Recent Blog Articles
Does weight loss surgery relieve pain?
Have you done your crossword puzzle today?
Concerned about your child’s development?
Why all the buzz about inflammation — and just how bad is...
What’s the right way to brush your teeth?
Want to stay healthy over the holidays?
How to help your preschooler sleep alone
21 spices for healthy holiday foods
New guidelines on opioids for pain relief: What you need to know
Should you get an over-the-counter hearing aid?
Harnessing the power of high-intensity interval training
Adding short bursts of ramped-up exercise to your workout may be good for your waistline as well as your heart health.
For decades, competitive athletes have added brief bouts of strenuous exercise to their workouts to boost their performance. Known as interval training, this practice is now moving into the mainstream, bolstered by emerging evidence of its health benefits for all sorts of people, including those with heart disease.
"There's a growing consensus that interval training helps people lose weight and may have cardiovascular benefits," says cardiologist Dr. Stephen Wiviott, associate professor of medicine at Harvard Medical School. Also known as high-intensity interval training (HIIT), these workouts alternate between periods of high-intensity and lower-intensity activity. You can do intervals during any type of exercise — walking, running, cycling, swimming, or even while doing calisthenics, such as jumping jacks, push-ups, or squats. A longtime distance runner, Dr. Wiviott started doing HIIT workouts at his local CrossFit gym about a year ago. "Even though I was exercising for shorter periods of time, I lost body fat and felt better," he says. His positive experience spurred him to explore the evidence supporting HIIT.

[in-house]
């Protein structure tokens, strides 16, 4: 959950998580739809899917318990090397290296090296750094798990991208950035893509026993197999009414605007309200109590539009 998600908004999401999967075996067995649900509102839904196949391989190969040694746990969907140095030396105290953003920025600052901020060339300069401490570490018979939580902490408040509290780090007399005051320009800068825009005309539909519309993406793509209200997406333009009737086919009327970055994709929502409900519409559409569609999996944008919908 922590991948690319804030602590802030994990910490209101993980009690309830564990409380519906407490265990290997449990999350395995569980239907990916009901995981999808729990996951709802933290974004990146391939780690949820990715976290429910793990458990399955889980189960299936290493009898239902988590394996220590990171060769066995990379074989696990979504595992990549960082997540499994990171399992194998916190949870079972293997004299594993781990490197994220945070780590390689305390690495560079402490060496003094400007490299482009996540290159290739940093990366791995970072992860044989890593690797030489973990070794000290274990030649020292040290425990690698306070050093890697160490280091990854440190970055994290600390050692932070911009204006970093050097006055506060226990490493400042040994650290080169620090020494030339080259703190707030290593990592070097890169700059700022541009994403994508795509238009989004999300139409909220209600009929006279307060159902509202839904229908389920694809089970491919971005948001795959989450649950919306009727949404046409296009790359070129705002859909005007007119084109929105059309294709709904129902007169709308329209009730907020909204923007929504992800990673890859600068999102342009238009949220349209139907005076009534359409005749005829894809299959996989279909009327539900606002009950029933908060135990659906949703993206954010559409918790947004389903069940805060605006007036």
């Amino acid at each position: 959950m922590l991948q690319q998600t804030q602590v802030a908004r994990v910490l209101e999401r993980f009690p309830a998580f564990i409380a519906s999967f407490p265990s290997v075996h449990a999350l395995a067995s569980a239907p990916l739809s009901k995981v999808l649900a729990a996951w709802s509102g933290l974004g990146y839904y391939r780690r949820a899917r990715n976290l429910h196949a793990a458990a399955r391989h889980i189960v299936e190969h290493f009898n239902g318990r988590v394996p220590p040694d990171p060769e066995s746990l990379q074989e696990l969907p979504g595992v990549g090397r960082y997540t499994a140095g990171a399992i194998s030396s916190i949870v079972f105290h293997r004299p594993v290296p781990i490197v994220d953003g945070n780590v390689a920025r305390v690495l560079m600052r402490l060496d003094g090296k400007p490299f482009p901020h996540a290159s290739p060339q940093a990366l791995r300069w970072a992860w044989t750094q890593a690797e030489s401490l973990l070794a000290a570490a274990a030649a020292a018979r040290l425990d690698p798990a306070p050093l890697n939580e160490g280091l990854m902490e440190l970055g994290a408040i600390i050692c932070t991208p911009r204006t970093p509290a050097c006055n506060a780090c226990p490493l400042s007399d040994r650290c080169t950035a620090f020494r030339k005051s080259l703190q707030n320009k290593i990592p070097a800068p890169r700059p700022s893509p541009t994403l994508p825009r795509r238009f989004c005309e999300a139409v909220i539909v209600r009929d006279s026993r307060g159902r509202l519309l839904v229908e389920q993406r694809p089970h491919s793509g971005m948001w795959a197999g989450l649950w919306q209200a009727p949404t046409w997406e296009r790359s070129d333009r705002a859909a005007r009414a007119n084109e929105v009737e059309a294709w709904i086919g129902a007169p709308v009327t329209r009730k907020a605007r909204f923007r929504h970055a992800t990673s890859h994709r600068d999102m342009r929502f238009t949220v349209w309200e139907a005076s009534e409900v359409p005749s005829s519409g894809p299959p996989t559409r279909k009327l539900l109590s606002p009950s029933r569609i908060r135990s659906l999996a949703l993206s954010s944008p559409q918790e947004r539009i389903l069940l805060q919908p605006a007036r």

To continue reading this article, you must log in.
Subscribe to Harvard Health Online for immediate access to health news and information from Harvard Medical School.
- Research health conditions
- Check your symptoms
- Prepare for a doctor's visit or test
- Find the best treatments and procedures for you
- Explore options for better nutrition and exercise
I'd like to receive access to Harvard Health Online for only $4.99 a month.Sign Me Up
Already a member? Login ».
As a service to our readers, Harvard Health Publishing provides access to our library of archived content. Please note the date of last review or update on all articles.
No content on this site, regardless of date, should ever be used as a substitute for direct medical advice from your doctor or other qualified clinician.
Free Healthbeat Signup
Get the latest in health news delivered to your inbox!